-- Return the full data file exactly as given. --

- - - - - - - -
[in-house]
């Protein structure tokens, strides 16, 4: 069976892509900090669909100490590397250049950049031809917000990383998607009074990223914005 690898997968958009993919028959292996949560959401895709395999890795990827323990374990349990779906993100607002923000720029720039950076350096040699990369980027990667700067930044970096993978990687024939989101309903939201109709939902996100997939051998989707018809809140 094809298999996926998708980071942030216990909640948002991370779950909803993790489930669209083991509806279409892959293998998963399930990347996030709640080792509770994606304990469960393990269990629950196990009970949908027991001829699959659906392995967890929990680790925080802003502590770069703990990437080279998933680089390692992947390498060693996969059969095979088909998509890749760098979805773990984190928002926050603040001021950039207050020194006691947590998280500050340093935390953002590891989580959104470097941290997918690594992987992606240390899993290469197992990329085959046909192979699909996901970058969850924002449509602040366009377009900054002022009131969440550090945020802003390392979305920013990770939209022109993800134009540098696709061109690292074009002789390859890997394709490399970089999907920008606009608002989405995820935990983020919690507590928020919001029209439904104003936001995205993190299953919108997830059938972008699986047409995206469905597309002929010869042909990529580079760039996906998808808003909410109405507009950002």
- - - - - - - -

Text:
[in-house]
């Protein structure tokens, strides 16, 4: 069976892509900090669909100490590397250049950049031809917000990383998607009074990223914005 690898997968958009993919028959292996949560959401895709395999890795990827323990374990349990779906993100607002923000720029720039950076350096040699990369980027990667700067930044970096993978990687024939989101309903939201109709939902996100997939051998989707018809809140 094809298999996926998708980071942030216990909640948002991370779950909803993790489930669209083991509806279409892959293998998963399930990347996030709640080792509770994606304990469960393990269990629950196990009970949908027991001829699959659906392995967890929990680790925080802003502590770069703990990437080279998933680089390692992947390498060693996969059969095979088909998509890749760098979805773990984190928002926050603040001021950039207050020194006691947590998280500050340093935390953002590891989580959104470097941290997918690594992987992606240390899993290469197992990329085959046909192979699909996901970058969850924002449509602040366009377009900054002022009131969440550090945020802003390392979305920013990770939209022109993800134009540098696709061109690292074009002789390859890997394709490399970089999907920008606009608002989405995820935990983020919690507590928020919001029209439904104003936001995205993190299953919108997830059938972008699986047409995206469905597309002929010869042909990529580079760039996906998808808003909410109405507009950002």